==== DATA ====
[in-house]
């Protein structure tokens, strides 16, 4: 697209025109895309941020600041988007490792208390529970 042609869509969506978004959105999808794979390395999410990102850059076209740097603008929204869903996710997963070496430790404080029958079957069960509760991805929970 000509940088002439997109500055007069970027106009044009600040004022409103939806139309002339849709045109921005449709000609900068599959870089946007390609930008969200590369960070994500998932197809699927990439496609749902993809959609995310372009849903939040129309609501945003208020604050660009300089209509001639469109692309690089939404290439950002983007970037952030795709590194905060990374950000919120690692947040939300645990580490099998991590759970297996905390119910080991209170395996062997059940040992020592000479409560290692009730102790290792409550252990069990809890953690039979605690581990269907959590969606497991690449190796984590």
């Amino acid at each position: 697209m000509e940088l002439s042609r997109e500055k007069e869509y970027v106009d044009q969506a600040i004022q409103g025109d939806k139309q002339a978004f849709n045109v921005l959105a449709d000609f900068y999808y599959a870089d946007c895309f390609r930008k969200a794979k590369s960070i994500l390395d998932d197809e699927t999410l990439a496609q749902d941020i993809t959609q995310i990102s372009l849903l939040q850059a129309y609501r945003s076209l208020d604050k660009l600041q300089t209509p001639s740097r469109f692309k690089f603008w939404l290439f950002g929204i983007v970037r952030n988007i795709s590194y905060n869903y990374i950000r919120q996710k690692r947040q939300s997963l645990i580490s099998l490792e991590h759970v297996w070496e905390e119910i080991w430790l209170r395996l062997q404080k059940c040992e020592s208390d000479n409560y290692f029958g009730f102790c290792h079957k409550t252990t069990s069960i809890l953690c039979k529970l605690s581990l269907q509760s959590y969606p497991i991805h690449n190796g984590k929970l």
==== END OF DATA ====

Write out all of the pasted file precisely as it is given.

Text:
[in-house]
């Protein structure tokens, strides 16, 4: 697209025109895309941020600041988007490792208390529970 042609869509969506978004959105999808794979390395999410990102850059076209740097603008929204869903996710997963070496430790404080029958079957069960509760991805929970 000509940088002439997109500055007069970027106009044009600040004022409103939806139309002339849709045109921005449709000609900068599959870089946007390609930008969200590369960070994500998932197809699927990439496609749902993809959609995310372009849903939040129309609501945003208020604050660009300089209509001639469109692309690089939404290439950002983007970037952030795709590194905060990374950000919120690692947040939300645990580490099998991590759970297996905390119910080991209170395996062997059940040992020592000479409560290692009730102790290792409550252990069990809890953690039979605690581990269907959590969606497991690449190796984590």
């Amino acid at each position: 697209m000509e940088l002439s042609r997109e500055k007069e869509y970027v106009d044009q969506a600040i004022q409103g025109d939806k139309q002339a978004f849709n045109v921005l959105a449709d000609f900068y999808y599959a870089d946007c895309f390609r930008k969200a794979k590369s960070i994500l390395d998932d197809e699927t999410l990439a496609q749902d941020i993809t959609q995310i990102s372009l849903l939040q850059a129309y609501r945003s076209l208020d604050k660009l600041q300089t209509p001639s740097r469109f692309k690089f603008w939404l290439f950002g929204i983007v970037r952030n988007i795709s590194y905060n869903y990374i950000r919120q996710k690692r947040q939300s997963l645990i580490s099998l490792e991590h759970v297996w070496e905390e119910i080991w430790l209170r395996l062997q404080k059940c040992e020592s208390d000479n409560y290692f029958g009730f102790c290792h079957k409550t252990t069990s069960i809890l953690c039979k529970l605690s581990l269907q509760s959590y969606p497991i991805h690449n190796g984590k929970l």